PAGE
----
SES diversity predicted to fall short in 2030 and beyond

Latinos will be significantly underrepresented in top government jobs, report finds.

The Senior Executive Service will continue to lag in employment of women and minorities over the next two decades and beyond, according to a progressive advocacy group.

A new report, released on Thursday by the Center for American Progress, found that diversity in the SES will not reflect the makeup of the American workforce as a whole in 2030. In the group's projections, whites, who made up 82.7 percent of the SES in 2010, will remain overrepresented at 71 percent in 2030 -- compared to 57 percent of the overall labor force -- while Hispanics will continue to fall below the national average.

The Bureau of Labor Statistics predicts that Latinos will make up 23 percent of civilian workers nationally in 2030, but CAP projections put them at just 6.8 percent of the government's senior executives. The gap is expected to extend through 2050, when 30 percent of the workforce will be Hispanic compared to 12.5 percent or less of the SES. Women will hold 41 percent of federal executive posts in 2030 compared to 47 percent of the overall labor force, the report found.

CAP reached its conclusions by looking at the age, gender and race of the current SES as well as what the group calls "feeders" -- employees in the upper levels of the General Schedule -- and built a predictive model using that data. The study excludes political appointees.

Carol A. Bonosaro, president of the Senior Executives Association, said it would be more accurate to compare diversity in the SES to that of the college educated workforce. Part of the difference could be attributed to the different rate of earning college degrees, as well as age, she noted.

Asian-American and African-American members of the SES are likely to represent their share of the total workforce, according to CAP. Pacific Islanders and Native Americans are likely to hold less than half of comparable positions, however.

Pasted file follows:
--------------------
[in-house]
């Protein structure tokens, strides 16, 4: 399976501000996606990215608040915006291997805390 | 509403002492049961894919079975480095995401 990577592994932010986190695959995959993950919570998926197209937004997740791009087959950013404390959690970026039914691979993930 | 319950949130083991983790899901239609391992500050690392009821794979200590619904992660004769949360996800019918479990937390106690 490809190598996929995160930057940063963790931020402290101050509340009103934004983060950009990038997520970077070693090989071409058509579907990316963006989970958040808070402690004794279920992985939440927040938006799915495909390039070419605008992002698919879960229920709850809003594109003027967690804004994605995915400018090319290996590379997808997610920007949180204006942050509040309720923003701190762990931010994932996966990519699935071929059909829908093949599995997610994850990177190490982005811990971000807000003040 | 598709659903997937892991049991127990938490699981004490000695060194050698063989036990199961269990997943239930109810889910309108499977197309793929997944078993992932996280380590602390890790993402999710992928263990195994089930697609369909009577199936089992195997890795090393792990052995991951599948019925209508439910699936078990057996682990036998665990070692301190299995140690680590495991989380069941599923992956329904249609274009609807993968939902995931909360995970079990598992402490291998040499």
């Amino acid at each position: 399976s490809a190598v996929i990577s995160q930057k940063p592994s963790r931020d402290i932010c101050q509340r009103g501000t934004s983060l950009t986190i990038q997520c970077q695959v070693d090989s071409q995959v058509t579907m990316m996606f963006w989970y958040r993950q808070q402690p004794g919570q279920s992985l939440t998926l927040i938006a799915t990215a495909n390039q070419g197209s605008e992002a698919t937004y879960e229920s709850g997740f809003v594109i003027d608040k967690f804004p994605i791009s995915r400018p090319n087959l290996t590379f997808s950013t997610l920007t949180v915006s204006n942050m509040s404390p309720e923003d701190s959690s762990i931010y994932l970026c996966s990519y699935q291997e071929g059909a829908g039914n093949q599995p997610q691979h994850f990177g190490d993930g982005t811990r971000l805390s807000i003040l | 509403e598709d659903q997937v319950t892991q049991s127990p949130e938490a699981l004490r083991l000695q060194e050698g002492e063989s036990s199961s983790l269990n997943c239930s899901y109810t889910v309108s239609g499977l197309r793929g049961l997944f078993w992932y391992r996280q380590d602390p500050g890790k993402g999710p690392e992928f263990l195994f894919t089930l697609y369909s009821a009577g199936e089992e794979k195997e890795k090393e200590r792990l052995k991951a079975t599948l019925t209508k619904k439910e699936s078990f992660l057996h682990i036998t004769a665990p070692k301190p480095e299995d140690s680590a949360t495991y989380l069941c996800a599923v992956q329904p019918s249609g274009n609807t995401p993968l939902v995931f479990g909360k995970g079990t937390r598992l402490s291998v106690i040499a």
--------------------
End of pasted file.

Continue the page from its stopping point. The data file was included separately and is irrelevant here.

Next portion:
President Obama in August issued an executive order directing agencies to develop strategic plans to boost diversity. Administration officials later this fall will release a framework with roadmaps for hiring, training and promoting more minorities, women, and disabled employees in an effort to diversify the federal government, particularly at the senior levels. Agencies then will have 120 days to develop their own plans.

The govermentwide plan should specifically address ethnic, racial and gender diversity of the SES, according to CAP. The group recommended that the administration set an objective to close the diversity gap by 2030 with milestones every four years; create a database to recruit talented Hispanics into government; establish a diversity subcommittee within the President's Management Council; and study the causes of the diversity gap. Agencies should focus on identifying and attracting talent both outside government and within GS-13 through GS-15 levels and pilot a centralized SES recruitment system, the report said.

Fixing the pipeline for preparing candidates for SES careers is an important step, especially because there's a ready and willing minority population aiming for executive jobs, according to Bonosaro.

"We need to see where along the climb up the ladder that the fall off is occurring in terms of minority representation," she said. "It's equally important to figure out why. Only when we do that are we going to be able to really solve this problem. It's not enough just to say let's look solely at the selection process for the SES and what's happening there."

The report also cautioned against hiring solely based on diversity.

"When hiring into the Senior Executive Service, [the federal government] should always look for the best people it can find regardless of ethnicity, race or gender," CAP wrote. "Not only would this lead to a poorer quality government but it would also undermine the confidence of all applicants, not just minority groups and women."

According to Jorge Ponce, co-president of the Council of Federal EEO and Civil Rights Executives, increasing the percentage of Hispanics in the SES does not mean lowering hiring standards. Building diversity in the government's top positions "is not just a moral necessity," he said. "It's an economic necessity to survive in a global marketplace. Until the diversity of the SES ranks in the federal government reflects the tapestry of its population, it will waste the homegrown talent that can offer solutions to its greatest challenges."

Janet Kopenhaver, Washington representative for Federally Employed Women, said the report's results are disappointing, but she expressed hope that the recent executive order will alter the predictions. The percentage of women in the SES should be equal to that in the overall federal workforce, she added.